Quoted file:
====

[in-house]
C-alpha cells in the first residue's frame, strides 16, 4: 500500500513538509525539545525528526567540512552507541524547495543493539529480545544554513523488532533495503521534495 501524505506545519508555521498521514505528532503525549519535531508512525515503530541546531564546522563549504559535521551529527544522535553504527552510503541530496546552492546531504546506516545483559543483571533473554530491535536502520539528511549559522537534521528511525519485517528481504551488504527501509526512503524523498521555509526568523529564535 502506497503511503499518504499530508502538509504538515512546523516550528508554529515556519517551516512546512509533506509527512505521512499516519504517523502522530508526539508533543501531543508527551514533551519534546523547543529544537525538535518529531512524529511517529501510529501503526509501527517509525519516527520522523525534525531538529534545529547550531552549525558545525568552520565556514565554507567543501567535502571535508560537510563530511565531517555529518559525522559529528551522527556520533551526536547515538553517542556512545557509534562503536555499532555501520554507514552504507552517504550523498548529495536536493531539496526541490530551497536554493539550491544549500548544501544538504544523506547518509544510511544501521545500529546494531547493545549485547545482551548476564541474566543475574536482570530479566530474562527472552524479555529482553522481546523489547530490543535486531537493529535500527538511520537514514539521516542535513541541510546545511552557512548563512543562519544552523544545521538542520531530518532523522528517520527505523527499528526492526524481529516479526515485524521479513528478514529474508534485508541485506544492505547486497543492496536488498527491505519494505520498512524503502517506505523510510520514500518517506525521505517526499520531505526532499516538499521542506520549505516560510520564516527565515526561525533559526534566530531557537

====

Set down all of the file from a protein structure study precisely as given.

[in-house]
C-alpha cells in the first residue's frame, strides 16, 4: 500500500513538509525539545525528526567540512552507541524547495543493539529480545544554513523488532533495503521534495 501524505506545519508555521498521514505528532503525549519535531508512525515503530541546531564546522563549504559535521551529527544522535553504527552510503541530496546552492546531504546506516545483559543483571533473554530491535536502520539528511549559522537534521528511525519485517528481504551488504527501509526512503524523498521555509526568523529564535 502506497503511503499518504499530508502538509504538515512546523516550528508554529515556519517551516512546512509533506509527512505521512499516519504517523502522530508526539508533543501531543508527551514533551519534546523547543529544537525538535518529531512524529511517529501510529501503526509501527517509525519516527520522523525534525531538529534545529547550531552549525558545525568552520565556514565554507567543501567535502571535508560537510563530511565531517555529518559525522559529528551522527556520533551526536547515538553517542556512545557509534562503536555499532555501520554507514552504507552517504550523498548529495536536493531539496526541490530551497536554493539550491544549500548544501544538504544523506547518509544510511544501521545500529546494531547493545549485547545482551548476564541474566543475574536482570530479566530474562527472552524479555529482553522481546523489547530490543535486531537493529535500527538511520537514514539521516542535513541541510546545511552557512548563512543562519544552523544545521538542520531530518532523522528517520527505523527499528526492526524481529516479526515485524521479513528478514529474508534485508541485506544492505547486497543492496536488498527491505519494505520498512524503502517506505523510510520514500518517506525521505517526499520531505526532499516538499521542506520549505516560510520564516527565515526561525533559526534566530531557537